How Murtagh Dies in the Outlander Books

The book is very different from the TV show.

Murtagh's Death in the Outlander Books
(Image credit: Starz)

**Warning: Spoilers ahead for Outlander Season 5, Episode 7**

There are several ways in which the Outlander TV series is different from Diana Gabaldon's books. "It's very tough to try and fill up all of the different threads, and to have everything come together," Caitriona Balfe explained to in an interview last season about why the TV series strays from the original books. "These books are so dense, and there's so much to it. There are times when you are disappointed by some of the stuff that gets changed, but I also think, I don't know that they would have been able to tie up all of the things correctly, just in terms of the time constraints." This has held true through the entire series, but the disparate storyline that sticks out the most is Murtagh's.

Murtagh is a vital link to Jamie’s past. He was the Scot who rescued Claire at the beginning of the Outlander saga from the evil Black Jack Randall and brought her back to meet the other Highlanders on the run from the British in 1743. When Jamie was caught by the British, Murtagh, his godfather, helped Claire find him. In the books, Murtagh and Claire bring Jamie to an Abbey in France to recover after he is rescued. Finally, Claire and Jamie let Murtagh in on their secret–that Claire is from the future.

Claire knows that the Scots will be defeated by the British army–slaughtered at the Battle of Culloden. The Highland way of life will be destroyed. She, Jamie, and Murtagh try to change history to prevent that from happening, but find themselves at Culloden in April of 1746 on the eve of the battle. After Jamie kills his uncle Dougal, he knows he is a dead man. His uncle’s followers will kill him. He decides he’d rather die in the Battle of Culloden. But he orders Murtagh to lead the Frasers of Lallybroch–Jamie’s estate–back home. He doesn’t want his men killed in a hopeless battle. Murtagh refuses the order. He says he’ll set the men on the road and turn back to fight alongside Jamie till the end. Meanwhile Jamie takes Claire to the stones and makes her go back to the future to save her and the child she carries.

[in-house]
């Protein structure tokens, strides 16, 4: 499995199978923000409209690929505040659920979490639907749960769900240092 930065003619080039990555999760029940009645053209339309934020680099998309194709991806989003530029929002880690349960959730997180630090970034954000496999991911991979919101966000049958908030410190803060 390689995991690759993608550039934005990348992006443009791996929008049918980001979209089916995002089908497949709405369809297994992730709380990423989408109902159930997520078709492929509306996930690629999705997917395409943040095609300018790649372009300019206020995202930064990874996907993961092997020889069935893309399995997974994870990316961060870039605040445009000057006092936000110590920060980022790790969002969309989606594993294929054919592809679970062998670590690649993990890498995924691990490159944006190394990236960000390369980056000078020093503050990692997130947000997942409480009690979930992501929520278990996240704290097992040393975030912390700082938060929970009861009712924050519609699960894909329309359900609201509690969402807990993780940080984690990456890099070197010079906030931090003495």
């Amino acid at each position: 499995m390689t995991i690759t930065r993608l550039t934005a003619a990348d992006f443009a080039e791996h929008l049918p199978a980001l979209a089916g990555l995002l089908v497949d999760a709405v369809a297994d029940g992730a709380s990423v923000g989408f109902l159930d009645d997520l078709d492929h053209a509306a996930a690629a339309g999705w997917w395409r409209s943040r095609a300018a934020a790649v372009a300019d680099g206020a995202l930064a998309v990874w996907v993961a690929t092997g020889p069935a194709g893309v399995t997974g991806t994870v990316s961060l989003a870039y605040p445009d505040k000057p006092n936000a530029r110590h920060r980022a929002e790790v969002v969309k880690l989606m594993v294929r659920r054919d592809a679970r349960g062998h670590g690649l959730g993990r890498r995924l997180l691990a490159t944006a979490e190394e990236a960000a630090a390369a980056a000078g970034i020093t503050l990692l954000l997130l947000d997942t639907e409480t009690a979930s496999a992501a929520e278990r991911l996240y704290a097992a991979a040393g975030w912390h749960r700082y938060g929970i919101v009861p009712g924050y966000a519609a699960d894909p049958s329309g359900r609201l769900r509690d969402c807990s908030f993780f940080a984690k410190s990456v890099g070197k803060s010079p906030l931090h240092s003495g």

Jamie, crazed with grief at losing Claire, throws himself into the battle, determined to die. Yet while all around him Scots are being cut down by English canon fire and bullets, Jamie is unscathed. He actually reaches the English lines and kills some of the soldiers there. And this is where the book and the show diverge. In the book, when he turns to cross back to the Scottish lines, he finds Murtagh mortally wounded in the field. Jamie cradles his dying godfather who comforts him by saying exactly what he said in tonight's season 5, episode 7: “Dinna be afraid, a bhalaich, it doesn’t hurt a bit to die.” A bhalaich is an endearment a godfather might say to a beloved little boy. In both the book and the TV show, the moment is heart-wrenching.

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(Image credit: Aimee Spinks)

The producers of Outlander's TV show decided to keep Murtagh alive because he was such a popular character. In the show, Murtagh is captured at Culloden and there is a surprise reveal when we first see him with Jamie at Ardsmuir prison. When the prison is closed, Murtagh is sent to the colonies as an indentured servant with the other prisoners–all but Jamie. More than 20 years later, Jamie discovers Murtagh working as a blacksmith in North Carolina. Murtagh is overjoyed to hear that Claire has come back to him and that he has a daughter. He’s able to be reunited with Claire, meet their daughter, Brianna, and start a romance with Jamie’s Aunt Jocasta before being killed at the battle of Alamance after saving Jamie’s life.

While his death in the TV series was probably inevitable (and we should have seen it coming—Sam Heughan did accidentally spoil this major plot point after a few drams of whiskey), it's no less heart-breaking—especially as we've had an additional two or three seasons to fall in love with Duncan Lacroix's character. Slàinte mhath, Murtagh!